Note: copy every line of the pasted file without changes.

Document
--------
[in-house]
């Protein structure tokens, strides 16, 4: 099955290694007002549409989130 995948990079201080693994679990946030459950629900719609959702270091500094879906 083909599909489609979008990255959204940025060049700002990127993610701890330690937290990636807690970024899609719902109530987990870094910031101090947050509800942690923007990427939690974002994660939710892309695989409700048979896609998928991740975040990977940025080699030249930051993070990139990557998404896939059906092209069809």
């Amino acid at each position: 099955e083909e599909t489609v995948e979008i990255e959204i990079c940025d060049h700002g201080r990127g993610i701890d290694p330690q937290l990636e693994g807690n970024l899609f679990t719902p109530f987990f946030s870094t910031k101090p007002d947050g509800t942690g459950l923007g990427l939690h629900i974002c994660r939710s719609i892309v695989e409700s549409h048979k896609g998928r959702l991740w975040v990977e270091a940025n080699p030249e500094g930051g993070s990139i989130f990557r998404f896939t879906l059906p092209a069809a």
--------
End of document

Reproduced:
[in-house]
């Protein structure tokens, strides 16, 4: 099955290694007002549409989130 995948990079201080693994679990946030459950629900719609959702270091500094879906 083909599909489609979008990255959204940025060049700002990127993610701890330690937290990636807690970024899609719902109530987990870094910031101090947050509800942690923007990427939690974002994660939710892309695989409700048979896609998928991740975040990977940025080699030249930051993070990139990557998404896939059906092209069809």
């Amino acid at each position: 099955e083909e599909t489609v995948e979008i990255e959204i990079c940025d060049h700002g201080r990127g993610i701890d290694p330690q937290l990636e693994g807690n970024l899609f679990t719902p109530f987990f946030s870094t910031k101090p007002d947050g509800t942690g459950l923007g990427l939690h629900i974002c994660r939710s719609i892309v695989e409700s549409h048979k896609g998928r959702l991740w975040v990977e270091a940025n080699p030249e500094g930051g993070s990139i989130f990557r998404f896939t879906l059906p092209a069809a």